Global Private International Law
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Global Private International Law

Adjudication without Frontiers

Edited by Horatia Muir Watt, Lucia Bíziková, Agatha Brandão de Oliveira and Diego P. Fernandez Arroyo

Providing a unique and clearly structured tool, this book presents an authoritative collection of carefully selected global case studies. Some of these are considered global due to their internationally relevant subject matter, whilst others demonstrate the blurring of traditional legal categories in an age of accelerated cross-border movement. The study of the selected cases in their political, cultural, social and economic contexts sheds light on the contemporary transformation of law through its encounter with conflicting forms of normativity and the multiplication of potential fora.
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Chapter 4: Free-wheeling judgments/awards: Mitsubishi Motors Corp. v. Soler Chrysler-Plymouth, Inc.

George A. Bermann and Giuditta Cordero-Moss

Abstract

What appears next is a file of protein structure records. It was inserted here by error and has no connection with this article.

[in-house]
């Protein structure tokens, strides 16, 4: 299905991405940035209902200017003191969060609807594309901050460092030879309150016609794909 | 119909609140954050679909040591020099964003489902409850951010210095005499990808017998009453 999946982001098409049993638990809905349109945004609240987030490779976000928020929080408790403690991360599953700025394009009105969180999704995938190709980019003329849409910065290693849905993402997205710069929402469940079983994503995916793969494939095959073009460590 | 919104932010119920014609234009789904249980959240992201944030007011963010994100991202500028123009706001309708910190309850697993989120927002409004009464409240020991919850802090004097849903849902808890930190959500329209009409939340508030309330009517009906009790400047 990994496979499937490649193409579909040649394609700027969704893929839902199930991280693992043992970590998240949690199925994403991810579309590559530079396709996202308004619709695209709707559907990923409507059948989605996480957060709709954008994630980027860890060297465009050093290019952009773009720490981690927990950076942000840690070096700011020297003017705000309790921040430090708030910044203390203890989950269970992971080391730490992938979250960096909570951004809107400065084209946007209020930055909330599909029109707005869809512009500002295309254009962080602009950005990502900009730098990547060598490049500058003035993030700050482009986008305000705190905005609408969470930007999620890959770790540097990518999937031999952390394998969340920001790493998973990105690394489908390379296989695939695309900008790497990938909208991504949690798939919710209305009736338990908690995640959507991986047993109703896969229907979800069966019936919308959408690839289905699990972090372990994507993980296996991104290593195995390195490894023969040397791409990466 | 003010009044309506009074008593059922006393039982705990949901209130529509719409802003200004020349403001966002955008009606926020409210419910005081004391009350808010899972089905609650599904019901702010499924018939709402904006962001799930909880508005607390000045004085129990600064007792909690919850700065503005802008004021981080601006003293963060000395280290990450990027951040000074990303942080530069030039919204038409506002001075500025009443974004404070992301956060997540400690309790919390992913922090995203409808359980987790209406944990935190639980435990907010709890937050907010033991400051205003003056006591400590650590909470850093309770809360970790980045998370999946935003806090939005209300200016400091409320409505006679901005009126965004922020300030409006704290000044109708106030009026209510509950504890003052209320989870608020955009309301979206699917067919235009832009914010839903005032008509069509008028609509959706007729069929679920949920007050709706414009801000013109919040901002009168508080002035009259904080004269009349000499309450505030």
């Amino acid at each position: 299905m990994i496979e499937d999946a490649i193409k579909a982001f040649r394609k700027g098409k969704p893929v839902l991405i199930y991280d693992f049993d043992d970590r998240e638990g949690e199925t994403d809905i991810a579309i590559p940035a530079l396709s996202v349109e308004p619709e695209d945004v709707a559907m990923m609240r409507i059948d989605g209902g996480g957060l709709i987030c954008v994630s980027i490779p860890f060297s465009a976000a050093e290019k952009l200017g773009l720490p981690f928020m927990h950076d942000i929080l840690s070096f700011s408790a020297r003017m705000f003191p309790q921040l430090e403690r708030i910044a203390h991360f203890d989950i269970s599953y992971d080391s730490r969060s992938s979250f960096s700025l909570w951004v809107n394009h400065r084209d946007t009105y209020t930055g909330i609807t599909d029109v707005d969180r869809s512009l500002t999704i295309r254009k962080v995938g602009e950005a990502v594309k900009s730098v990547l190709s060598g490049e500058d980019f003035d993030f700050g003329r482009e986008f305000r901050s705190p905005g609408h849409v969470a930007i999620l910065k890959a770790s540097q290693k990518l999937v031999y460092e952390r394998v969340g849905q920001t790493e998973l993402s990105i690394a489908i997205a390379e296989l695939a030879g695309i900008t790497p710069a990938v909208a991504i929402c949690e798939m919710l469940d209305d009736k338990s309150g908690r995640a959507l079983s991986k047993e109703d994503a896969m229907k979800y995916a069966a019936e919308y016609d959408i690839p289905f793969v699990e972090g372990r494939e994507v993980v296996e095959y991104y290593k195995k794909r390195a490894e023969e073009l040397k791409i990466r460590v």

This is a landmark decision that rules in favour of the arbitrability – in the European sense of the possibility of submitting to arbitration – of antitrust claims in international cases. Soler Chrysler-Plymouth, Inc., a Puerto Rico car dealer’s franchise, entered into distribution and sales agreements with Mitsubishi Motors, a Japanese automobile manufacturer. The sales agreement contained an arbitration clause in which all disputes arising out of certain articles of the agreement would be resolved by the Japanese Commercial Arbitration Association. Upon a dispute related to the decrease of automobile sales, Mitsubishi brought an action in federal court under the Federal Arbitration Act and the New York Convention on the Recognition and Enforcement of Foreign Arbitral Awards, seeking an order to compel arbitration of the disputes in accordance with the arbitration clause. Soler filed counterclaims, invoking antitrust violations under the Sherman Act. It argued that the statutory claims were unwaivable under the Act and that this meant that the courts could not be sidelined by arbitration. However, the district court ordered arbitration of all claims, holding that the international nature of the dispute required enforcement of the arbitration clause. The US Court of Appeals for the First Circuit reversed. Hence, the crucial issue before the United States Supreme Court was the possibility of arbitrating claims arising under the Sherman Act. Should federal courts enforce an agreement to arbitrate when the dispute involves the determination of unwaivable antitrust claims?

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